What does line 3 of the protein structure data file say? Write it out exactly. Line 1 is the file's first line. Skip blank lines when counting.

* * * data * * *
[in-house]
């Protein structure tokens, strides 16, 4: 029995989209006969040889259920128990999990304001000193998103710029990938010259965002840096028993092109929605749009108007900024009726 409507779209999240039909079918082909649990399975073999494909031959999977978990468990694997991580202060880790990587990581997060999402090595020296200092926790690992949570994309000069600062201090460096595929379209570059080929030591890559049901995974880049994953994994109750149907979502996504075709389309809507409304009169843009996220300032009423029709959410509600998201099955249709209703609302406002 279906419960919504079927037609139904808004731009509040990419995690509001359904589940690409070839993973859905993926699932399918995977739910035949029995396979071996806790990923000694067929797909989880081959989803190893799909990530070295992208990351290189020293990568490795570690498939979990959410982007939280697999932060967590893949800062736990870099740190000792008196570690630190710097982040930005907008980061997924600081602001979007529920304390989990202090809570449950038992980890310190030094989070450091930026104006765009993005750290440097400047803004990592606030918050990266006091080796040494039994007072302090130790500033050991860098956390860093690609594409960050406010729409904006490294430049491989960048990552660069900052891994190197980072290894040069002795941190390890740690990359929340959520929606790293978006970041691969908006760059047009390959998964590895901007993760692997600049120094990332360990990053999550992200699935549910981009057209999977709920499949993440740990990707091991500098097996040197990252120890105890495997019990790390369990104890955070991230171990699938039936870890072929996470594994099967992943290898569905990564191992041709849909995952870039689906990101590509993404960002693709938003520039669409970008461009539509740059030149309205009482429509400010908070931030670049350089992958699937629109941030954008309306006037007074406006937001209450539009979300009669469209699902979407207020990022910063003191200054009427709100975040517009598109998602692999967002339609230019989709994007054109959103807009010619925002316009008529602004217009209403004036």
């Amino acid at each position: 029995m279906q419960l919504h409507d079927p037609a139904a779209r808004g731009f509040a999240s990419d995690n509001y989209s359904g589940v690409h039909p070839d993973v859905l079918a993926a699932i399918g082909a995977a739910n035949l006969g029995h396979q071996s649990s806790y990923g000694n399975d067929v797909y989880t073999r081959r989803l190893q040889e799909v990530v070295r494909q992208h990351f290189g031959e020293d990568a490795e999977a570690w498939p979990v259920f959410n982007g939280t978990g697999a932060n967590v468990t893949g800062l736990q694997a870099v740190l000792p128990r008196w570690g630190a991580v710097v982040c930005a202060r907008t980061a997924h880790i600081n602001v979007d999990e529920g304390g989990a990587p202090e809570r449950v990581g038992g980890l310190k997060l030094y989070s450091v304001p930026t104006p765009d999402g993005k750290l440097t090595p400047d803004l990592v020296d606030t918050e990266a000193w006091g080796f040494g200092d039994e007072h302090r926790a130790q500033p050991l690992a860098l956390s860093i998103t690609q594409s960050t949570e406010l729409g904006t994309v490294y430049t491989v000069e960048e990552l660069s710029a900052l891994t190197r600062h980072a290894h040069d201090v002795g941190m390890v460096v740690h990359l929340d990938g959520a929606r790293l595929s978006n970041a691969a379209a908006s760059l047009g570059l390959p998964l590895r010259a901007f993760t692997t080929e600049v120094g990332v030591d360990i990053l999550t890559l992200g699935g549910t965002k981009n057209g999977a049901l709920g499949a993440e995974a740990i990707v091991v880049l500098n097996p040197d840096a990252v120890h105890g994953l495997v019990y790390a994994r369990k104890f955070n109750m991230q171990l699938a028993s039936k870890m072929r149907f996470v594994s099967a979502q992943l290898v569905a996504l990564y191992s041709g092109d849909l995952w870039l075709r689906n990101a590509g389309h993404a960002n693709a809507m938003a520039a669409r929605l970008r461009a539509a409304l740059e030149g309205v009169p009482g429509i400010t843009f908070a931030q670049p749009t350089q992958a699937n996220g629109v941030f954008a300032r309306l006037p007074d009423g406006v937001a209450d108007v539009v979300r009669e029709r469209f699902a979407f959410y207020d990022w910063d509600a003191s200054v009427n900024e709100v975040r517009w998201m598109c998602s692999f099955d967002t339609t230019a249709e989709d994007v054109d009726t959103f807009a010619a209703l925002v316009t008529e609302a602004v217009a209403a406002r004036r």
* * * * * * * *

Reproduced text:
């Amino acid at each position: 029995m279906q419960l919504h409507d079927p037609a139904a779209r808004g731009f509040a999240s990419d995690n509001y989209s359904g589940v690409h039909p070839d993973v859905l079918a993926a699932i399918g082909a995977a739910n035949l006969g029995h396979q071996s649990s806790y990923g000694n399975d067929v797909y989880t073999r081959r989803l190893q040889e799909v990530v070295r494909q992208h990351f290189g031959e020293d990568a490795e999977a570690w498939p979990v259920f959410n982007g939280t978990g697999a932060n967590v468990t893949g800062l736990q694997a870099v740190l000792p128990r008196w570690g630190a991580v710097v982040c930005a202060r907008t980061a997924h880790i600081n602001v979007d999990e529920g304390g989990a990587p202090e809570r449950v990581g038992g980890l310190k997060l030094y989070s450091v304001p930026t104006p765009d999402g993005k750290l440097t090595p400047d803004l990592v020296d606030t918050e990266a000193w006091g080796f040494g200092d039994e007072h302090r926790a130790q500033p050991l690992a860098l956390s860093i998103t690609q594409s960050t949570e406010l729409g904006t994309v490294y430049t491989v000069e960048e990552l660069s710029a900052l891994t190197r600062h980072a290894h040069d201090v002795g941190m390890v460096v740690h990359l929340d990938g959520a929606r790293l595929s978006n970041a691969a379209a908006s760059l047009g570059l390959p998964l590895r010259a901007f993760t692997t080929e600049v120094g990332v030591d360990i990053l999550t890559l992200g699935g549910t965002k981009n057209g999977a049901l709920g499949a993440e995974a740990i990707v091991v880049l500098n097996p040197d840096a990252v120890h105890g994953l495997v019990y790390a994994r369990k104890f955070n109750m991230q171990l699938a028993s039936k870890m072929r149907f996470v594994s099967a979502q992943l290898v569905a996504l990564y191992s041709g092109d849909l995952w870039l075709r689906n990101a590509g389309h993404a960002n693709a809507m938003a520039a669409r929605l970008r461009a539509a409304l740059e030149g309205v009169p009482g429509i400010t843009f908070a931030q670049p749009t350089q992958a699937n996220g629109v941030f954008a300032r309306l006037p007074d009423g406006v937001a209450d108007v539009v979300r009669e029709r469209f699902a979407f959410y207020d990022w910063d509600a003191s200054v009427n900024e709100v975040r517009w998201m598109c998602s692999f099955d967002t339609t230019a249709e989709d994007v054109d009726t959103f807009a010619a209703l925002v316009t008529e609302a602004v217009a209403a406002r004036r």